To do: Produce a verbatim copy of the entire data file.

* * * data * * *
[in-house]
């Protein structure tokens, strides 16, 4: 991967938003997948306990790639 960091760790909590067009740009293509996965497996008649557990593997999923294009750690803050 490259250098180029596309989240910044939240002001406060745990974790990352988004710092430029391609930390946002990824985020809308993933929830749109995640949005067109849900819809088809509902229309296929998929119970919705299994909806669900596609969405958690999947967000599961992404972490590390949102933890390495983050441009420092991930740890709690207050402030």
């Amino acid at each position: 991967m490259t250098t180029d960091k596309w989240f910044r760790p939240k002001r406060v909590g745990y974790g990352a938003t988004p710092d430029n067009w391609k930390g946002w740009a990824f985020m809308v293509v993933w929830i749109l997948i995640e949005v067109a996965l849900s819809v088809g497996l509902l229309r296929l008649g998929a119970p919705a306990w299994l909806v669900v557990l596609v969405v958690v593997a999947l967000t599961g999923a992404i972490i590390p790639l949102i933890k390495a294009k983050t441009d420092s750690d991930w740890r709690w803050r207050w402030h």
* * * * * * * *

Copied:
[in-house]
């Protein structure tokens, strides 16, 4: 991967938003997948306990790639 960091760790909590067009740009293509996965497996008649557990593997999923294009750690803050 490259250098180029596309989240910044939240002001406060745990974790990352988004710092430029391609930390946002990824985020809308993933929830749109995640949005067109849900819809088809509902229309296929998929119970919705299994909806669900596609969405958690999947967000599961992404972490590390949102933890390495983050441009420092991930740890709690207050402030």
């Amino acid at each position: 991967m490259t250098t180029d960091k596309w989240f910044r760790p939240k002001r406060v909590g745990y974790g990352a938003t988004p710092d430029n067009w391609k930390g946002w740009a990824f985020m809308v293509v993933w929830i749109l997948i995640e949005v067109a996965l849900s819809v088809g497996l509902l229309r296929l008649g998929a119970p919705a306990w299994l909806v669900v557990l596609v969405v958690v593997a999947l967000t599961g999923a992404i972490i590390p790639l949102i933890k390495a294009k983050t441009d420092s750690d991930w740890r709690w803050r207050w402030h």